Many can’t look beyond Gibson’s past

Somehow, Mel Gibson was able to shed his nefarious light.

Conventional wisdom says once you’ve been labeled a racist or an anti-Semite, your career in Hollywood is over. People just don’t like bigots. When it comes to public careers, bigotry is, let’s say, a lethal weapon. Still, Mel Gibson is back.

After his drunken tirade about Jews this summer, it appeared that his career wouldn’t recover. Several Hollywood big shots, many of them Jewish, publicly reproached Gibson and said they’d never work with him again. People across the country had similar disdain for his actions. Gibson was a suspected anti-Semite even before his drunken rampage, partly because of a few scenes in “The Passion of the Christ” and partly because his father routinely claims that the Holocaust is exaggerated.

Somehow, Gibson was able to shed this nefarious light. Perhaps it was achieved by admitting to alcoholism and checking into rehab. It must have had some effect, because it certainly caught on. Disgraced Congressmen Mark Foley, disgraced Evangelical Pastor Tom Hagard and most recently, disgraced former Seinfeld star Michael Richards all blamed alcohol for their indiscretions. Sure, alcohol can make people do crazy things, but we’re thinking more along the lines of the lampshade-on-your-head variety. They expect us to believe that alcohol drove these people to send scandalous e-mails to teenage boys, shout racial epithets, buy meth and pay a male prostitute – when, by Hargard’s definition, being gay and using drugs is sinning.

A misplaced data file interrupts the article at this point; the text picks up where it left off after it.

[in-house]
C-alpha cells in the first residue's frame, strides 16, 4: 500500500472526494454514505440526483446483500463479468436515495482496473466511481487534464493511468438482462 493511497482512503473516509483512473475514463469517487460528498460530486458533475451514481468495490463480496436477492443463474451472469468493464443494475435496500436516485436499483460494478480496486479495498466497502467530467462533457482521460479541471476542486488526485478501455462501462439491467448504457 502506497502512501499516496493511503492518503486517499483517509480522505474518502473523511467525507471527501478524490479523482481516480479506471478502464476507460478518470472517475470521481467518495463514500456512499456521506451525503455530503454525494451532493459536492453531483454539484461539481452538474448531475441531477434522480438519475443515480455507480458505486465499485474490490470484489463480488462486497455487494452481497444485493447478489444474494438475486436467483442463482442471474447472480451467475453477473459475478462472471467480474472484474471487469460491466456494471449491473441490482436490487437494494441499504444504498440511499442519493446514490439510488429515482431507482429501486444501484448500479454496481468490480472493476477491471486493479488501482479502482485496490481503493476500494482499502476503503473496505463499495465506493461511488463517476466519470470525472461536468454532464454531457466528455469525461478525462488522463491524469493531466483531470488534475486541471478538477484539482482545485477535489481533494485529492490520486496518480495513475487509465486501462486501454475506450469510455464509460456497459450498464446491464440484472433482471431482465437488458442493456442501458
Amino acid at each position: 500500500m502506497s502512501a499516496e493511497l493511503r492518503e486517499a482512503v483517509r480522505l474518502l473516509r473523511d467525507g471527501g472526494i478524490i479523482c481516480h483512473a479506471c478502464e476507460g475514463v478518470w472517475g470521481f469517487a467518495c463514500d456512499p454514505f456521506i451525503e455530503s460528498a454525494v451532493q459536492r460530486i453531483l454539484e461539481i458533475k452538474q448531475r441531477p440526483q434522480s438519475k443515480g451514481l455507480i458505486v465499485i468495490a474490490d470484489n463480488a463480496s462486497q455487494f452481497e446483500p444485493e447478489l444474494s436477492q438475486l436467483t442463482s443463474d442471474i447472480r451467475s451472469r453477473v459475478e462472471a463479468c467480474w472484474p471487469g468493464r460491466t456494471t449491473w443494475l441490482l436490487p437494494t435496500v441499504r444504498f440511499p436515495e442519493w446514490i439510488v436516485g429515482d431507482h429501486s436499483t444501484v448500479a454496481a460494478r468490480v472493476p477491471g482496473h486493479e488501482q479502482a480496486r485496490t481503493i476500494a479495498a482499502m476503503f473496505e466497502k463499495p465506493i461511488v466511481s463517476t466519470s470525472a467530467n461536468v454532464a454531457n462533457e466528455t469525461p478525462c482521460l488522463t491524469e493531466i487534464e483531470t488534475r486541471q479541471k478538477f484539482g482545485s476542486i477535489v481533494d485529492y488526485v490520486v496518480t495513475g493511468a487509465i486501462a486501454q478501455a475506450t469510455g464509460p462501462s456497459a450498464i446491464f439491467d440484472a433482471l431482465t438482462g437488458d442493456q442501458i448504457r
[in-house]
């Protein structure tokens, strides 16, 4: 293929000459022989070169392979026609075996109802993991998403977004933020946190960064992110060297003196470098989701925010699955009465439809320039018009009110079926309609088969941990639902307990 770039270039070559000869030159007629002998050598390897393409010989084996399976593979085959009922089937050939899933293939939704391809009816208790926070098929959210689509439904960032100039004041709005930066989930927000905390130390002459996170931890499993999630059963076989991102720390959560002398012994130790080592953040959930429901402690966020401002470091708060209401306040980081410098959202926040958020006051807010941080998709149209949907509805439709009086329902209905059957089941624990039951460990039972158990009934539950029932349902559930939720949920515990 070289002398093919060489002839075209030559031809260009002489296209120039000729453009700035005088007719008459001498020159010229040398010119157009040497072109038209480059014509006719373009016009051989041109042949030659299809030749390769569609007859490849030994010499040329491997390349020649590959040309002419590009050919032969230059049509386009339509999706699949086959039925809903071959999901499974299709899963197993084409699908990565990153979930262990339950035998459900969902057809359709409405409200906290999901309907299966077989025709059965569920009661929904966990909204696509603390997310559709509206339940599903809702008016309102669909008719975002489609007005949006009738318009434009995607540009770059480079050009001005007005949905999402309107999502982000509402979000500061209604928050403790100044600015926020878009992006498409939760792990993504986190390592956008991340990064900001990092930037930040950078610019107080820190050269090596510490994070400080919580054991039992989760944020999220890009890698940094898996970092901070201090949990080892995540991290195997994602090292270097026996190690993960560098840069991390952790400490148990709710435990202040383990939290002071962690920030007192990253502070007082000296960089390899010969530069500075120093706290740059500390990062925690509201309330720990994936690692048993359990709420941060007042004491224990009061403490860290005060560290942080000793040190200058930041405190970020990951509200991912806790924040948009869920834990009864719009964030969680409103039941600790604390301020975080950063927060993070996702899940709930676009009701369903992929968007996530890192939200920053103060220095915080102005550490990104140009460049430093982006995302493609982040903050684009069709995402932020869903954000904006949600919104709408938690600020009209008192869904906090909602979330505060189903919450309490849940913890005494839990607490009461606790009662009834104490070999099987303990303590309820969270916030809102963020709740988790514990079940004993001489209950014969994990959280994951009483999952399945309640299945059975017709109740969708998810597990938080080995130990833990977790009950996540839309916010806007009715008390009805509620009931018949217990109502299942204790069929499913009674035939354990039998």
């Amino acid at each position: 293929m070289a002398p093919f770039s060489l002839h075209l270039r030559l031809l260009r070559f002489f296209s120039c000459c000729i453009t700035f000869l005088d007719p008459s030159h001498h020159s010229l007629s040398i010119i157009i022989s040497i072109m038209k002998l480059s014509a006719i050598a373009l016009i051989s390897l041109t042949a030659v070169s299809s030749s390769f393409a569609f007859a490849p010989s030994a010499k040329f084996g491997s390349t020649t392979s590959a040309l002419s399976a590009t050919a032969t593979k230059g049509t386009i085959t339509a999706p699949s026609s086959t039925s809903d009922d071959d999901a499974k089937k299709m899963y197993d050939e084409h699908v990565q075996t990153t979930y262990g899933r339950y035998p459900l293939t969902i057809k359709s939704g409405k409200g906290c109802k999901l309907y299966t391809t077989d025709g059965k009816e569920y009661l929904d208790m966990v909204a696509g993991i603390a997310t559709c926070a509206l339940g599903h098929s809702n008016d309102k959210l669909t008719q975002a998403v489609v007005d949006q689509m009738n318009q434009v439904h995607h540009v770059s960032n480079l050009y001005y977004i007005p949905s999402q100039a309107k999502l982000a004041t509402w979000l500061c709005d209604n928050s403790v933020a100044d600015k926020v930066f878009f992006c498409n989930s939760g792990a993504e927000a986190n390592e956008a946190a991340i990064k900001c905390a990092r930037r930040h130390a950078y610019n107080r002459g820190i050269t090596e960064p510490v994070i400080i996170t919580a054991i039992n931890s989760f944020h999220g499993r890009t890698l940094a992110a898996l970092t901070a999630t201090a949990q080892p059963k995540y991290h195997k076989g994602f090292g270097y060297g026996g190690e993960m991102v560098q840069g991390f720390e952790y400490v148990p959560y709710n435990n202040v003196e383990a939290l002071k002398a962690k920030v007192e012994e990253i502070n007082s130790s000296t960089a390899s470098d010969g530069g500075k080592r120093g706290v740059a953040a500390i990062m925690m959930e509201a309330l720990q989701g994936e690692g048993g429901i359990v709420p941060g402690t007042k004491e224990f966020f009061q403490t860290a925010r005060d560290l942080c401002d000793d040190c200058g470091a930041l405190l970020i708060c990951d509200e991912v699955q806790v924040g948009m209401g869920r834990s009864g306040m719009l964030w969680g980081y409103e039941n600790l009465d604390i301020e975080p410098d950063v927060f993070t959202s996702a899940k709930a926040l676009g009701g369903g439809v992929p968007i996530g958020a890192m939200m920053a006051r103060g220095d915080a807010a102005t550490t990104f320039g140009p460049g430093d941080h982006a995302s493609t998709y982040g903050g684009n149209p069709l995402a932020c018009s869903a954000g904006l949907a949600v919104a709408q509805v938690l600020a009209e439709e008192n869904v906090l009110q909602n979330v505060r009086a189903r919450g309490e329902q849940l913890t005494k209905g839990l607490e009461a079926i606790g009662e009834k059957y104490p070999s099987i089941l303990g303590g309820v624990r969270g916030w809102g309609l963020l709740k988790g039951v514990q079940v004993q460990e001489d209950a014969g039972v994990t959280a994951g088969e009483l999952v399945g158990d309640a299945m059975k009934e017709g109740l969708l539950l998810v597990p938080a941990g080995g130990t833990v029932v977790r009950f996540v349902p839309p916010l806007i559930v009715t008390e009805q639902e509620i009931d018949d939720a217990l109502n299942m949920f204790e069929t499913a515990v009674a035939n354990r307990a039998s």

We can chalk it up to the magic that is public relations. The advertisements for “Apocalypto” made it perfectly clear who was behind the film. It wasn’t just “Apocalypto”; it was Mel Gibson’s “Apocalypto.” And it’s hard to believe this wasn’t calculated. Perhaps it was the result of a poll asking moviegoers if they would more likely see this movie if they knew Mel Gibson was behind it. Or, perhaps, the American public has forgiven him. Maybe it’s both.

Either way, Gibson’s off-screen tirade will forever haunt him. He will forever be known, just like Michael Richards, as a bigot. Even though movie critics enjoy “Apocalypto,” many can’t look beyond his past. Rightfully so; they shouldn’t.